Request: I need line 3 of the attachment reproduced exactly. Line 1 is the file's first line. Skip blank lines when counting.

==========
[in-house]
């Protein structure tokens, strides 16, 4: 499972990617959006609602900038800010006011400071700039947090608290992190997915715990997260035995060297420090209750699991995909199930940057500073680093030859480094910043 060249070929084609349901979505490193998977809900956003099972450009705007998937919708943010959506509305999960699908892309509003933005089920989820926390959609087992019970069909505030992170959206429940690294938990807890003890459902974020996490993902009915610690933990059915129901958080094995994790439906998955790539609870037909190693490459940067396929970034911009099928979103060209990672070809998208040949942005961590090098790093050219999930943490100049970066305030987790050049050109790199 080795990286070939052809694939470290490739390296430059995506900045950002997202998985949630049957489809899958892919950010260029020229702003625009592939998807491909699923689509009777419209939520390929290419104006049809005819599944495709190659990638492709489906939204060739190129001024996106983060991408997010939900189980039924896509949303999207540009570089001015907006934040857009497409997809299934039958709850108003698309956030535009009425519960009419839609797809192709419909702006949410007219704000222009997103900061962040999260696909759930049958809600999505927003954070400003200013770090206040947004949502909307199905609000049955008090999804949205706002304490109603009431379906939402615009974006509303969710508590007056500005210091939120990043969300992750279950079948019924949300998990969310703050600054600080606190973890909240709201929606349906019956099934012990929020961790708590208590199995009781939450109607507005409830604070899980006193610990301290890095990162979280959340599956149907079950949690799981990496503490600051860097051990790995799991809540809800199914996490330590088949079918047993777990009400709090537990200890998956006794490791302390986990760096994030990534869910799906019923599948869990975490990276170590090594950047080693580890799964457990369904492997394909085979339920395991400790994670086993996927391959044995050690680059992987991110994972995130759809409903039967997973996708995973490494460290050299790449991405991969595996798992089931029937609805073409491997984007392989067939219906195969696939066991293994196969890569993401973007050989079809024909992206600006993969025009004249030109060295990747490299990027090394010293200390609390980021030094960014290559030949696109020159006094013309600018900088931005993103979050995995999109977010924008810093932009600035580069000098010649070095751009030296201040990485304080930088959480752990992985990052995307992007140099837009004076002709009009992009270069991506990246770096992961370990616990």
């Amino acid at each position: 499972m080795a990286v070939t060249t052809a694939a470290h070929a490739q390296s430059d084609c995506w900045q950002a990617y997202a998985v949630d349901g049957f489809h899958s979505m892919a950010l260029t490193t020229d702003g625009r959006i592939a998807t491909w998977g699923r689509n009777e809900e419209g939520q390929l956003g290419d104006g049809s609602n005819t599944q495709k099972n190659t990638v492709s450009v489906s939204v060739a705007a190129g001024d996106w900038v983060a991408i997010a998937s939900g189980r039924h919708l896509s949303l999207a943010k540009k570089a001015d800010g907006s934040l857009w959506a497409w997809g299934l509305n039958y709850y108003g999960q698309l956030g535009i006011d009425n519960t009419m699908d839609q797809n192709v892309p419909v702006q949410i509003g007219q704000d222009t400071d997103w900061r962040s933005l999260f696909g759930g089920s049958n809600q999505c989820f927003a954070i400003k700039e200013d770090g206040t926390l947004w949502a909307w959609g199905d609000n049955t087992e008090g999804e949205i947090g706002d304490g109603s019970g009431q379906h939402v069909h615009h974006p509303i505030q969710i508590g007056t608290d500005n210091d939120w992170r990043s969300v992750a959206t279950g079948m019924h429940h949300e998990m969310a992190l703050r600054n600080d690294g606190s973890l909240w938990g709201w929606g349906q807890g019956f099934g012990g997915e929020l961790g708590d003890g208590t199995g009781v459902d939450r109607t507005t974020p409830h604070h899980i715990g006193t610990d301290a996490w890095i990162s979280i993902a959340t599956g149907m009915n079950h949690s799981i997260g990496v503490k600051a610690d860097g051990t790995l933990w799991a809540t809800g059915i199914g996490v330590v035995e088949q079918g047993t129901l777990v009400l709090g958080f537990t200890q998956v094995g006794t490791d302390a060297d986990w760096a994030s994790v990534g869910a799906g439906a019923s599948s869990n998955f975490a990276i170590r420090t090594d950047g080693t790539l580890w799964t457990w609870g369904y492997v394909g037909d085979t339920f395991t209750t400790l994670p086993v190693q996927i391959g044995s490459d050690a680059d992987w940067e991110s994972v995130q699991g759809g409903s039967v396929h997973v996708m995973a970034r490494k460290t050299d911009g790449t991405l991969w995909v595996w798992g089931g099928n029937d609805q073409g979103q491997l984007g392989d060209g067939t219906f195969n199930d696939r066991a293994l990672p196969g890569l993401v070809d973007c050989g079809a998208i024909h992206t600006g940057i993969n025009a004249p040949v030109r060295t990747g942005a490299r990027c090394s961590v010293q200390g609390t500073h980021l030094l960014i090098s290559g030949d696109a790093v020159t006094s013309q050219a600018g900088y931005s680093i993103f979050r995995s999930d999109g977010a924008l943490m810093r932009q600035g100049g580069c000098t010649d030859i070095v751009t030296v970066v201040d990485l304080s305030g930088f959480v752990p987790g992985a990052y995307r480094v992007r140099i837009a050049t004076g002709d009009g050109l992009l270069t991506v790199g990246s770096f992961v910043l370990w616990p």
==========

């Amino acid at each position: 499972m080795a990286v070939t060249t052809a694939a470290h070929a490739q390296s430059d084609c995506w900045q950002a990617y997202a998985v949630d349901g049957f489809h899958s979505m892919a950010l260029t490193t020229d702003g625009r959006i592939a998807t491909w998977g699923r689509n009777e809900e419209g939520q390929l956003g290419d104006g049809s609602n005819t599944q495709k099972n190659t990638v492709s450009v489906s939204v060739a705007a190129g001024d996106w900038v983060a991408i997010a998937s939900g189980r039924h919708l896509s949303l999207a943010k540009k570089a001015d800010g907006s934040l857009w959506a497409w997809g299934l509305n039958y709850y108003g999960q698309l956030g535009i006011d009425n519960t009419m699908d839609q797809n192709v892309p419909v702006q949410i509003g007219q704000d222009t400071d997103w900061r962040s933005l999260f696909g759930g089920s049958n809600q999505c989820f927003a954070i400003k700039e200013d770090g206040t926390l947004w949502a909307w959609g199905d609000n049955t087992e008090g999804e949205i947090g706002d304490g109603s019970g009431q379906h939402v069909h615009h974006p509303i505030q969710i508590g007056t608290d500005n210091d939120w992170r990043s969300v992750a959206t279950g079948m019924h429940h949300e998990m969310a992190l703050r600054n600080d690294g606190s973890l909240w938990g709201w929606g349906q807890g019956f099934g012990g997915e929020l961790g708590d003890g208590t199995g009781v459902d939450r109607t507005t974020p409830h604070h899980i715990g006193t610990d301290a996490w890095i990162s979280i993902a959340t599956g149907m009915n079950h949690s799981i997260g990496v503490k600051a610690d860097g051990t790995l933990w799991a809540t809800g059915i199914g996490v330590v035995e088949q079918g047993t129901l777990v009400l709090g958080f537990t200890q998956v094995g006794t490791d302390a060297d986990w760096a994030s994790v990534g869910a799906g439906a019923s599948s869990n998955f975490a990276i170590r420090t090594d950047g080693t790539l580890w799964t457990w609870g369904y492997v394909g037909d085979t339920f395991t209750t400790l994670p086993v190693q996927i391959g044995s490459d050690a680059d992987w940067e991110s994972v995130q699991g759809g409903s039967v396929h997973v996708m995973a970034r490494k460290t050299d911009g790449t991405l991969w995909v595996w798992g089931g099928n029937d609805q073409g979103q491997l984007g392989d060209g067939t219906f195969n199930d696939r066991a293994l990672p196969g890569l993401v070809d973007c050989g079809a998208i024909h992206t600006g940057i993969n025009a004249p040949v030109r060295t990747g942005a490299r990027c090394s961590v010293q200390g609390t500073h980021l030094l960014i090098s290559g030949d696109a790093v020159t006094s013309q050219a600018g900088y931005s680093i993103f979050r995995s999930d999109g977010a924008l943490m810093r932009q600035g100049g580069c000098t010649d030859i070095v751009t030296v970066v201040d990485l304080s305030g930088f959480v752990p987790g992985a990052y995307r480094v992007r140099i837009a050049t004076g002709d009009g050109l992009l270069t991506v790199g990246s770096f992961v910043l370990w616990p």